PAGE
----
Here on the property, they have a diorama of this origin story. It’s labeled: “The Three Foundresses of the Sisters of Loretto – 1812 – Mary Rhodes, Christina Stuart, Nancy Havern.” The diorama shows the three women teaching children in different settings, with backdrops including their seal of the community, the Rules of the School, and finally a map of the “Holy Land of Kentucky.”

This is another fascinating aspect of this place – there seems to be holiness infused into the land. After the Sisters of Loretto began in 1812, within 30 years the Sisters of Charity of Nazareth were created, then an order of Dominican Sisters. Ultimately it was the Sisters of Loretto that sold Gethsemani to a group of Trappist monks, which is where Thomas Merton spent his life. This small area in the middle of rural Kentucky is home to several religious orders that have existed for the last 200 years, formed tens of thousands of people in religious life, and collectively started thousands of schools, hospitals, and non-profit organizations across the country and world.

Mary Rhodes was the first one.  Among this overflowing energy of commitment to faith and service in this region, she was the first to say yes to a calling she felt. She was the first in this area to ask what the needs were, and how she could serve. Her legacy lives on today in and is as forward thinking as ever; the Loretto Life states: “We strive to educate and be educated in order to face the challenges of the 21stcentury and beyond.”

The legacy of the founding women lives on today through the many Sisters and co-members that continue to respond to the signs of the times in creative ways, to challenge unjust structures, and to build community as support structure to get work done.

My day unfolded to reveal ever enriching details to the story of the founding of the community, and its continuous evolution.  After lunch, I sat in the Church with Sr. Antoinette, learning about the history of the land and the buildings, receiving her detailed wisdom about the particulars of place and people.  Then I had a tour through the Heritage Museum with the Archivists, two young women who have both started working here both in the last year. These two young women, neither Catholic, are immersing themselves in the story of this community, and preserving these stories for future generations to learn from.

My favorite exhibits in the museum are the ones focused on justice and change. One is dedicated to Sr. Mary Luke Tobin, the leader of the community during the renewal years, who was one of fifteen women present at Vatican II in the 1960s. She also was elected to serve in leadership beyond Loretto, in the Conference of Major Superiors of Women Religious, which became known as the Leadership Conference of Women Religious (LCWR). Tobin, as a close friend of Merton, also brought him to the motherhouse to speak with novices, and even got him to give his opinion on the early drafts of the community’s emerging new document “I Am the Way.”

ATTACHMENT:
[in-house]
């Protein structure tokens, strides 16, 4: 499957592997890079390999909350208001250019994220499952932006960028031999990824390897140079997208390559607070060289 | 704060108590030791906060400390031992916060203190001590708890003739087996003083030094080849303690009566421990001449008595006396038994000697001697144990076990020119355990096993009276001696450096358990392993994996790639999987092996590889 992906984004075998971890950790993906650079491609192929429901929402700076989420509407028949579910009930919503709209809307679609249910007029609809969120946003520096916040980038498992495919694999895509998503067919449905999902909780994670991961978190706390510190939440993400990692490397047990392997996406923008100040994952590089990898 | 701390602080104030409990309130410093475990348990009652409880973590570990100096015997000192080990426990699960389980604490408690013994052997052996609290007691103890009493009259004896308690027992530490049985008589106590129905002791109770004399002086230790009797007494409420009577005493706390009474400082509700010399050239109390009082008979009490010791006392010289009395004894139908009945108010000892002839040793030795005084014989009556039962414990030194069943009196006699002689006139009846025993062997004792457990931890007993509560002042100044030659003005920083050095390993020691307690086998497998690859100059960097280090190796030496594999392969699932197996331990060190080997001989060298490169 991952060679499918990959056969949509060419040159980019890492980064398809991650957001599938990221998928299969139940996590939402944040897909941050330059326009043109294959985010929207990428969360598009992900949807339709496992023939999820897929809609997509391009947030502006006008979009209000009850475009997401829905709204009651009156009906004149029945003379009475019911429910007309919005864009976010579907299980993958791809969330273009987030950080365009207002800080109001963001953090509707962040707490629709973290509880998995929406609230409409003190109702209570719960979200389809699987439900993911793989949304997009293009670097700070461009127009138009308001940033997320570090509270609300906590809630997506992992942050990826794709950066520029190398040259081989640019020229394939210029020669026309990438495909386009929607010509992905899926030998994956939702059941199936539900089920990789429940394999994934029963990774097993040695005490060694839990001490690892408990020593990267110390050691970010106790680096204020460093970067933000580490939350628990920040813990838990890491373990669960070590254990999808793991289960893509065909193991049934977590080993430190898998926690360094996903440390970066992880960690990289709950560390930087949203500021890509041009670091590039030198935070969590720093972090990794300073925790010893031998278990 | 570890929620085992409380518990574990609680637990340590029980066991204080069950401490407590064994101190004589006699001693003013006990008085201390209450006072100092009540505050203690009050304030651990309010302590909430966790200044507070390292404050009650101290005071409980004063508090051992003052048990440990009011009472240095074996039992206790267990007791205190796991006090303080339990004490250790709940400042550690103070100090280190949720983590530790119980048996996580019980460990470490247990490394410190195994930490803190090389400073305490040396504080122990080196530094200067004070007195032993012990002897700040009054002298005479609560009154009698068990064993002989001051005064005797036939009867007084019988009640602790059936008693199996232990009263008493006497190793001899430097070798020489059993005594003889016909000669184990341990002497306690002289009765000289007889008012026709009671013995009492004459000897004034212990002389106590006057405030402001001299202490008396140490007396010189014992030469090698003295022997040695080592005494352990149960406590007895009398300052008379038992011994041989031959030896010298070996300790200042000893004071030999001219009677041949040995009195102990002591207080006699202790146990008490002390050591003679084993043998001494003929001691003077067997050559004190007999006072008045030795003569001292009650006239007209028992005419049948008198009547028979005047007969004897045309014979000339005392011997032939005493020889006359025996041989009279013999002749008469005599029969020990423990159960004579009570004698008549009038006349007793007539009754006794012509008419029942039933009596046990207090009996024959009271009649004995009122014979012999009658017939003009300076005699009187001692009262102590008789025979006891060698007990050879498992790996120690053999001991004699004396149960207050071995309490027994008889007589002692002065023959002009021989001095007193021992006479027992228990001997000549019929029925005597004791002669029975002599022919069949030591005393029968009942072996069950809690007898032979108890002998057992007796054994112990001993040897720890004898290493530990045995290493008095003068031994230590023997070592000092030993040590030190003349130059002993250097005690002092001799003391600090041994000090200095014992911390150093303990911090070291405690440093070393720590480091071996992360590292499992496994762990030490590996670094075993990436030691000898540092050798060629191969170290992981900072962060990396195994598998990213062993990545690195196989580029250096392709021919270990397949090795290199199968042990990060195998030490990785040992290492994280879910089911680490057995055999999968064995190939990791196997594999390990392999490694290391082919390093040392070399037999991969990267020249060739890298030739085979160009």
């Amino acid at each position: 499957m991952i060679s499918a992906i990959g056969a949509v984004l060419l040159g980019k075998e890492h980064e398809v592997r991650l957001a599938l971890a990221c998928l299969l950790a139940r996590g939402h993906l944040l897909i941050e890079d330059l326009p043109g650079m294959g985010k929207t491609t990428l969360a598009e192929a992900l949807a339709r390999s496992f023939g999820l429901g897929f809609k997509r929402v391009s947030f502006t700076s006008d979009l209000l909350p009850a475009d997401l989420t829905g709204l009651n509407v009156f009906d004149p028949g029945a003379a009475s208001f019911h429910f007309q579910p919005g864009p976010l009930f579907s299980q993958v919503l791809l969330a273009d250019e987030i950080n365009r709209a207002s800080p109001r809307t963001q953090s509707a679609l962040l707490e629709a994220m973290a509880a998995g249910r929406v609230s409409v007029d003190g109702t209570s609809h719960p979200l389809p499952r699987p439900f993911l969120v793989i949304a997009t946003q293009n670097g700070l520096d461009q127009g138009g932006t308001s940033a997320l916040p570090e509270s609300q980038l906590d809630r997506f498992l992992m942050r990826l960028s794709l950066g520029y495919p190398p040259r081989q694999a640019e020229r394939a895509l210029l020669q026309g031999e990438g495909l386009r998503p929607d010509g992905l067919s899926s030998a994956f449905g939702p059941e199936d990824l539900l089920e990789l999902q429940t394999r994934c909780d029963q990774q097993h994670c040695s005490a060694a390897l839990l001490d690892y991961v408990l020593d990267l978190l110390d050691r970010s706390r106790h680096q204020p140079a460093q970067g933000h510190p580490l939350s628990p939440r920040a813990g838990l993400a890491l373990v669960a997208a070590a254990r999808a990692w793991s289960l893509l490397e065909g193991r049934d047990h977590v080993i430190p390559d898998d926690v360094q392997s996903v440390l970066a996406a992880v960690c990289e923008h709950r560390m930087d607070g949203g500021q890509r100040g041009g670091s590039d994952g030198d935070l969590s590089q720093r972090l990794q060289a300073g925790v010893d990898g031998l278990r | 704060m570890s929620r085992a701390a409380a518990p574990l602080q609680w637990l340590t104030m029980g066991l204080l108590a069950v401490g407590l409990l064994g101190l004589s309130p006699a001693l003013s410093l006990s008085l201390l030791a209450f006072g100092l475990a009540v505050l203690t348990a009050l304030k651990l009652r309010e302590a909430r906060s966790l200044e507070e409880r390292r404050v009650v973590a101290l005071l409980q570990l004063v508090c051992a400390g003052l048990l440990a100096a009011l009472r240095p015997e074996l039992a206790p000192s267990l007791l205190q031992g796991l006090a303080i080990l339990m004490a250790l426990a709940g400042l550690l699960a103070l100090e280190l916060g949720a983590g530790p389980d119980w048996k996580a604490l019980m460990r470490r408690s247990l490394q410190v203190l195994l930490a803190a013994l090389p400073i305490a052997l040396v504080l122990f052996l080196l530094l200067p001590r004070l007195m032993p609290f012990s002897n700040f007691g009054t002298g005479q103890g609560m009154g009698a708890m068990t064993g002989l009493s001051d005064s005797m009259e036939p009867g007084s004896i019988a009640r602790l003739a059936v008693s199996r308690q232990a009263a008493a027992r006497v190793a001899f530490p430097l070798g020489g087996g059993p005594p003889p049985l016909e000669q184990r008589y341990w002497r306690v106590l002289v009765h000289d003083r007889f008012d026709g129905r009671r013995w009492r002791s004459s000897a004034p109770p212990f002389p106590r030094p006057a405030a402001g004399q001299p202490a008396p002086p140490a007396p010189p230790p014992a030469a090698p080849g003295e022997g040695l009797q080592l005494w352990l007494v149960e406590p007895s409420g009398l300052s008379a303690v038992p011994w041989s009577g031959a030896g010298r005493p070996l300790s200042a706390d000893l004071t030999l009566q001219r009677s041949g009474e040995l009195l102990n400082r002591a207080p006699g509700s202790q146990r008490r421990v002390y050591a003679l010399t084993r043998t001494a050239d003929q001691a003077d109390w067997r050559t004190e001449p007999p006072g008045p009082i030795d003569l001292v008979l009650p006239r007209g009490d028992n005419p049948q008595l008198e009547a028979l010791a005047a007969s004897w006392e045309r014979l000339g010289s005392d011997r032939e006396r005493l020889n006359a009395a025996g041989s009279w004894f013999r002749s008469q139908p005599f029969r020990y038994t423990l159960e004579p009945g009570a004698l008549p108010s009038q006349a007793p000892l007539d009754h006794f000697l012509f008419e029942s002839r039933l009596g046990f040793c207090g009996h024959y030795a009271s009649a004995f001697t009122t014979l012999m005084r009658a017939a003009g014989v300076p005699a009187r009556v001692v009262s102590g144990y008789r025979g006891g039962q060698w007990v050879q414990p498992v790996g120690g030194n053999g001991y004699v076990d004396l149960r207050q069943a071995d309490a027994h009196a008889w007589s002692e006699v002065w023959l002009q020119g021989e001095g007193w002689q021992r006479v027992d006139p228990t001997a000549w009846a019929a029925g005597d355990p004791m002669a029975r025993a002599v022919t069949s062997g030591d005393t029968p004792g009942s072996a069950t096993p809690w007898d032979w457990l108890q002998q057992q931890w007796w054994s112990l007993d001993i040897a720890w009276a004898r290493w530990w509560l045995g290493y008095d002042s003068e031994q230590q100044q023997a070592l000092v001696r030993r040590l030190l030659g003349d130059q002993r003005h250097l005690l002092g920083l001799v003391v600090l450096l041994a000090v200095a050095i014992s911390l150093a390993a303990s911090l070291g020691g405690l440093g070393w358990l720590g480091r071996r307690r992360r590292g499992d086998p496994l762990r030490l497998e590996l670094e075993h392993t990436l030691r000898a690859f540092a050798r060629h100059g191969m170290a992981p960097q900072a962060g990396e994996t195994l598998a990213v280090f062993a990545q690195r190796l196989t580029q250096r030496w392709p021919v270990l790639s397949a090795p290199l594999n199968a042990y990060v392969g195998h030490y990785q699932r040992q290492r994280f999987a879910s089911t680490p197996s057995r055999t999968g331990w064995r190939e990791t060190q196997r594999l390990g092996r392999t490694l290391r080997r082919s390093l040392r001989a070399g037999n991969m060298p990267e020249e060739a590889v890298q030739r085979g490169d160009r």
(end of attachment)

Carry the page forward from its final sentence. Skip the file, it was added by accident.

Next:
Another exhibit is on the School of Americas protests, where Sisters have consistently showed up to advocate for non-violence in the face of military aggression. One very apt pin, in their collection of activist pins, says “Pro Future.” This is a political stance that can sum up many social concerns women religious dedicate themselves to today.

Finally, the museum has a giant globe-type-structure you can step into to imagine the future of religious life. There are quotes all around:

  • “I believe the future will surprise us with its beauty when we thought all good was gone.”
  • “We need the skills of open listening, trustful sharing and patient waiting as we walk into the future, so that our Loretto journey can unfold and shape as we go.”
  • “Our future is already here and our mission is to be conscious of it and begin living in it.”
  • “Something new is waiting to be born. We are called to be midwives of a new form of religious life, a model of the single sacred community that is the Universe. Not only is the human sacred. The entire universe is sacred! We are all kin.”
  • “The greatest thanks we can give for our past is to take responsibility for our future.”
  • “No matter what our future holds, I think Loretto values will endure through those whose lives have been touched by us through the years.”
  • “It’s natural to ask: ‘What new ministries are we being called to?’ But I think there is a crucial preceding question: ‘What new understanding of mission is being called forth from us?’”
  • “I am not good at dreaming up the future. However, I believe that we are meant to be a stable rock, a trusted group within the Church and society that people can count on during times of doubt and confusion.”
  • “I hope Loretto becomes a microcosm of what we would like the world to be—inclusive, egalitarian, progressive, joyful, ingenious, just, compassionate, authentic, courageous, flexible and loving—a world worthy of our creator.


While museums might be natural places for audacious dreaming for the future and its possibilities, the spirit of openness is present far beyond the museum as well. Over supper with two Sisters this evening, they casually talked about how religious life as they know it is over. Citing Diarmuid O’Murchu’s Religious Life in the 21stCentury, one Sister said that most religious institutions die after 200 years anyways, so the time is ripe for a new form to take shape.